It’s the fast of 17 be’Tammuz and again begins the perennial question what are we mourning in these next three weeks. Does the destruction of the Temple and the end of Jewish sovereignty in the year 70 still hold emotional and political weight? After all we are living in Israel, Jerusalem is built and being rebuilt all the time. We have a government, an army, a transportation system, and so on.

Ironically the Rabbis who crafted these days of national mourning put in place a really healthy model for Jewish identity and meaning without a national land. They envisioned a network of courts and local Rabbis and teachers, connected though several larger centers of learning. Unity was based on holidays and a shared calendar, study of single yet growing canon, and letters and petitions for tzedaka, which crossed the borders of other nation states.

Did they institute these fasts to instill a sense of peoplehood and history or to highlight a real political ideal: the temple, the Sanhedrin, sovereign government?

I don’t think anyone wants to go back to being a vassal of the Roman Empire, though life in the Babylonian-Sassanian empire seems like it was pretty good- maybe like being a Jewish minority in the US today. It’s a moot point. Israel exists. We have an independent Nation State once again.

Yet on this fast day, I am not overly focused on mourning the destruction in 70 but rather the challenges of rebuilding this country. Recently a law was passed here that erodes the rights of free speech by allowing the government to sue anyone who plans a boycott against the State. Now there are more bills on the table that the ‘right’ wants to pass to give them the ability to squeeze and limit the ‘left’. As an American I feel some a deep panic attack brewing. I don’t want to live in a tyranny even if its expressed goal is to protect me.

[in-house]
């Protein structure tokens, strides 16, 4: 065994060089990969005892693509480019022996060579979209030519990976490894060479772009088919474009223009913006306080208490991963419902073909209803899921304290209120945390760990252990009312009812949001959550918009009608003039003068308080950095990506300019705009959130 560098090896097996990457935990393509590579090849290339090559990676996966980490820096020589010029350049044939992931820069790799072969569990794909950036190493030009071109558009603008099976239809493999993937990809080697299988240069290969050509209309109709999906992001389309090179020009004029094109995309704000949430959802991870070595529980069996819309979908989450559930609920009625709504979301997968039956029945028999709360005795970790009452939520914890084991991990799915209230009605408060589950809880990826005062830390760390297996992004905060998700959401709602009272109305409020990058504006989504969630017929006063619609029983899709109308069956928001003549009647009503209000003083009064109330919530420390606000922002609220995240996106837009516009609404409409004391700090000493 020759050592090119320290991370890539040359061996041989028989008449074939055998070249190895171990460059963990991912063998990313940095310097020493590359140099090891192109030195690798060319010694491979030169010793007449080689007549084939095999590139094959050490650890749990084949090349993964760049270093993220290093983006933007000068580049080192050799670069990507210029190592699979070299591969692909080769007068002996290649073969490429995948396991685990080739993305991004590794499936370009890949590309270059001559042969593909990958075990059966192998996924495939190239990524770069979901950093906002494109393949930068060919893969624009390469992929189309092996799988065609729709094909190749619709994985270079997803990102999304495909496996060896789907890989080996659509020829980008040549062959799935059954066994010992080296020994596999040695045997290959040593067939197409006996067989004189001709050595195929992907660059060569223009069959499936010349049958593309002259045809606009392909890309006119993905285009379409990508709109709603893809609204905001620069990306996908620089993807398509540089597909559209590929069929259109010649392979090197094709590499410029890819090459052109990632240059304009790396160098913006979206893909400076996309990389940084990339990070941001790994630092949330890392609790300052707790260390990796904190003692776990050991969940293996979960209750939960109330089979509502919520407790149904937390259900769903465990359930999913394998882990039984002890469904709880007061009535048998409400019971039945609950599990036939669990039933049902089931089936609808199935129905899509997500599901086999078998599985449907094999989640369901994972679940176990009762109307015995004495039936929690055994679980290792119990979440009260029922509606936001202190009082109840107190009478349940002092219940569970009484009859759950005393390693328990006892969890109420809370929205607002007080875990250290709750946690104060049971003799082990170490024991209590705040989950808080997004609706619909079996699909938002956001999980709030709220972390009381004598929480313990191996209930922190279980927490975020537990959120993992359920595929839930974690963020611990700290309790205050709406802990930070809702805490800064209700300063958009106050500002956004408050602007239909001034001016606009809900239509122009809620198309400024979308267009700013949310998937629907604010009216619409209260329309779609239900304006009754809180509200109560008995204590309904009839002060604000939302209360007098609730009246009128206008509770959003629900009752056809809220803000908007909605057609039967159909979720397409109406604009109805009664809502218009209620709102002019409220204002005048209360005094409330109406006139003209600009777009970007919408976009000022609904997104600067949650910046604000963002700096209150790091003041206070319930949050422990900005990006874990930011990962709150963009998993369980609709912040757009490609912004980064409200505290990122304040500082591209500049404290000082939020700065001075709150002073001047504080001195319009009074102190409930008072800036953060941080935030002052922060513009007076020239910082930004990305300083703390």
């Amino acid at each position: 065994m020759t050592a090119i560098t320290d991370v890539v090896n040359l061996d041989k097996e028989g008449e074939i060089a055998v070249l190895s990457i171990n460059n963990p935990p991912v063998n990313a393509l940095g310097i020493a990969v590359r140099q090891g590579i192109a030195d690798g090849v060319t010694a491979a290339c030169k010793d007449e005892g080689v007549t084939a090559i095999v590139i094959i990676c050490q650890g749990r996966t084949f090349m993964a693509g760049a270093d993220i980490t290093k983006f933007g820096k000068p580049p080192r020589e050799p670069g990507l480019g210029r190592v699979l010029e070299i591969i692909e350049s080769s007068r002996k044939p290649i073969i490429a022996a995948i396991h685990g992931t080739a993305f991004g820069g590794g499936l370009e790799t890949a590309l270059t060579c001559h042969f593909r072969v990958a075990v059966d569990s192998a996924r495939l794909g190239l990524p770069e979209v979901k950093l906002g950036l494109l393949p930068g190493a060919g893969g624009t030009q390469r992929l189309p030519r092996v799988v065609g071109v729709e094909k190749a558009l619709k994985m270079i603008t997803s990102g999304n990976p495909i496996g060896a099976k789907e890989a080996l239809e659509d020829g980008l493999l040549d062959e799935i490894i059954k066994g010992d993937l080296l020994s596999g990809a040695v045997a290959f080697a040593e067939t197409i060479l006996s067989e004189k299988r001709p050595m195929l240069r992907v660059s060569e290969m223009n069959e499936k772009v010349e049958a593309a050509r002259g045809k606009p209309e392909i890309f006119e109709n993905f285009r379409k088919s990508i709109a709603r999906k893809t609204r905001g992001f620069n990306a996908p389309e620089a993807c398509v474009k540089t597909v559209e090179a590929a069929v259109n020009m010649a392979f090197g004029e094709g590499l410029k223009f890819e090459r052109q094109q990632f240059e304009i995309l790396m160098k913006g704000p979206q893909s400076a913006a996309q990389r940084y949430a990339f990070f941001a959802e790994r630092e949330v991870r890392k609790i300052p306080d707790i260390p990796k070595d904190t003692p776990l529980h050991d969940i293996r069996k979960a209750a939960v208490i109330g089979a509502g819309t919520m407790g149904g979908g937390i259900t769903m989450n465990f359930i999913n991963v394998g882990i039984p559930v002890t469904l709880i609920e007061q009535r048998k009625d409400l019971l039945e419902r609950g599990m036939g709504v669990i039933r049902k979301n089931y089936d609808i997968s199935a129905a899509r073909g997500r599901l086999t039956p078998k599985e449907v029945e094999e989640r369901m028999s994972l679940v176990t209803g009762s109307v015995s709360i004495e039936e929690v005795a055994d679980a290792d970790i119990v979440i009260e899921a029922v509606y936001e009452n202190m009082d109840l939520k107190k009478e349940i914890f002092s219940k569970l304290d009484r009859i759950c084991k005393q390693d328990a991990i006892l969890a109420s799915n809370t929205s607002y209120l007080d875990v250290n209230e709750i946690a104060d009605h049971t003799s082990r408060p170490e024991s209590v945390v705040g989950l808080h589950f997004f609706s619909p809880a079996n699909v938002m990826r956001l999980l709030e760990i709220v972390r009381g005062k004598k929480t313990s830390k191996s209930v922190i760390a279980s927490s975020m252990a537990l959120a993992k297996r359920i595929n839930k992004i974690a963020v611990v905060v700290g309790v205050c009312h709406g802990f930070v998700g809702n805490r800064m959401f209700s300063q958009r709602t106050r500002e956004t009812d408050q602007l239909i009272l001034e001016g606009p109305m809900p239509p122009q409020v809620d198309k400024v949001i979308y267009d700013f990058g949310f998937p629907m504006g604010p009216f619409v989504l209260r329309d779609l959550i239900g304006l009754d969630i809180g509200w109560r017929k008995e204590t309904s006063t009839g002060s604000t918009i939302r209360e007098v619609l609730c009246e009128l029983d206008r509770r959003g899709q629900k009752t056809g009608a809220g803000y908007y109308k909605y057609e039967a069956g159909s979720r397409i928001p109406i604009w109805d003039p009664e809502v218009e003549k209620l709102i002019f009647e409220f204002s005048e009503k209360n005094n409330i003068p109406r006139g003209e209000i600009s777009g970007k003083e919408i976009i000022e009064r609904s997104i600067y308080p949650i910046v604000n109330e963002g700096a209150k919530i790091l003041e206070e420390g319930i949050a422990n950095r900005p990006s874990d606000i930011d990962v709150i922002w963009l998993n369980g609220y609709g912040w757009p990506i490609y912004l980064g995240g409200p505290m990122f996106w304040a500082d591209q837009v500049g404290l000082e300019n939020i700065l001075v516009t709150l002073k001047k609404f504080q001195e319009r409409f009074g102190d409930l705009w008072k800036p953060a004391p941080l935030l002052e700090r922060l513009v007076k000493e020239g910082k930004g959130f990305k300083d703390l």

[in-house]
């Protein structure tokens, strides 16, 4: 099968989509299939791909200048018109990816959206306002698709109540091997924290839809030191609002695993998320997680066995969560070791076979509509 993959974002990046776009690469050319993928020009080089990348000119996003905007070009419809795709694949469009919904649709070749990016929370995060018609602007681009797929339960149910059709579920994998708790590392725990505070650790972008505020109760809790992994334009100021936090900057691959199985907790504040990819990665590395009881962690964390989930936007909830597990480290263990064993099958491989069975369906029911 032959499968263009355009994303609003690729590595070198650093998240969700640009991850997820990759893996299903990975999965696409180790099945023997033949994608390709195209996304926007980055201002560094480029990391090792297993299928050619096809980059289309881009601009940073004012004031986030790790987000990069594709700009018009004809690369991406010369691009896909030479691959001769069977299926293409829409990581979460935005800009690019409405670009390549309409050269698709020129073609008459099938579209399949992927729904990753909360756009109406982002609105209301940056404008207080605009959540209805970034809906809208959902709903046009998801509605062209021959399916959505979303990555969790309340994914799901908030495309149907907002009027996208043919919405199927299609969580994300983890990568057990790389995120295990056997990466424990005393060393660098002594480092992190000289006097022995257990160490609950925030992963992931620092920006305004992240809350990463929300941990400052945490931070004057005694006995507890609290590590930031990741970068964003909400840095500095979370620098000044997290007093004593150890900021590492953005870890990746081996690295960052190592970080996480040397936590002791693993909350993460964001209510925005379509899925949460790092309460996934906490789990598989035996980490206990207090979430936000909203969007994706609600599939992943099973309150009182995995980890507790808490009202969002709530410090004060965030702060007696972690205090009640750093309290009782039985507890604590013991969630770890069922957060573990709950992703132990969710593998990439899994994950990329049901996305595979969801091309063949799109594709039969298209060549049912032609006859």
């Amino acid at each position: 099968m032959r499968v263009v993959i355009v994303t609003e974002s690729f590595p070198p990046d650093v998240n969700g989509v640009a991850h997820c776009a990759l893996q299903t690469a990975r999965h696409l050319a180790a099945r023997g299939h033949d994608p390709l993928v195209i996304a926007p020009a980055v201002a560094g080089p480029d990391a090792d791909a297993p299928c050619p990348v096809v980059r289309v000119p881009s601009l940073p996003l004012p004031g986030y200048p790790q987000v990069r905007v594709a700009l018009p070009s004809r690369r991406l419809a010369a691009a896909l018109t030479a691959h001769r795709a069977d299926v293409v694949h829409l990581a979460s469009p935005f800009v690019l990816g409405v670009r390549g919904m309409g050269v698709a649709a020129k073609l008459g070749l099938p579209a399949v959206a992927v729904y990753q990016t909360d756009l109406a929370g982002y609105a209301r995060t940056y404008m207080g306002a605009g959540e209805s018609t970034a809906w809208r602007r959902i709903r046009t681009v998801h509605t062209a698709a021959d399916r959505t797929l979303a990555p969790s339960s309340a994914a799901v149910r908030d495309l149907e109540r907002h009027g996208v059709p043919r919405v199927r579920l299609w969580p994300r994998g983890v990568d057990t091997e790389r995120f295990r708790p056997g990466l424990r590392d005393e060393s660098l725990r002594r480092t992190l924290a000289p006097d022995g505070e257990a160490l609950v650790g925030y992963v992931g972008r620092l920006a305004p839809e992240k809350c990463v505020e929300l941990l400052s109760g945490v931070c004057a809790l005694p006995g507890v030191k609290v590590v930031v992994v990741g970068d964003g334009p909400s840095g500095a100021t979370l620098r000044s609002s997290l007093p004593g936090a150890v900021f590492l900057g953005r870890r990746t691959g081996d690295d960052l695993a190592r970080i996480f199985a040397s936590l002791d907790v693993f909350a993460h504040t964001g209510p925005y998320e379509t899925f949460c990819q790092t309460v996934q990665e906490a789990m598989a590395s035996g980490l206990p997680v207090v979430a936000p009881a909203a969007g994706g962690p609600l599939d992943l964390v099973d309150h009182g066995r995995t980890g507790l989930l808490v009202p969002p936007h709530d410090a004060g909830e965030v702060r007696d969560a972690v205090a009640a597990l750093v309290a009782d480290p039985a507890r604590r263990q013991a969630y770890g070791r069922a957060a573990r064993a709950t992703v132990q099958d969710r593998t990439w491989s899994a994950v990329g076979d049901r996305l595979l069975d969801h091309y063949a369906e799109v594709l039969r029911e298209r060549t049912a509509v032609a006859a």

In the Diaspora over the last two thousand years we developed a way to be unified and yet diverse. I realize I am romanticizing the past and there were many vicious debates about who was in and who was out of the Jewish community. But there were no laws against speaking one’s mind. If an idea or a movement had the weight of a community to follow then no big brother could stop it. The overarching sense of the Jewish people remained even as we diversified and went in different directions.

We have a lot to learn from our years in the Diaspora and the current global Jewish communities and we in Israel should take notice. I don’t want to live in a country where opinions are monitored. I don’t want to live in a country where there is a centralized religious establishment. I seek today a society built on mutual respect and freedom of thought and practice. I fast for liberal democratic rights, for a little chaos of ideas within the boundaries we call home. Returning to power must not mean an abuse of that power. 




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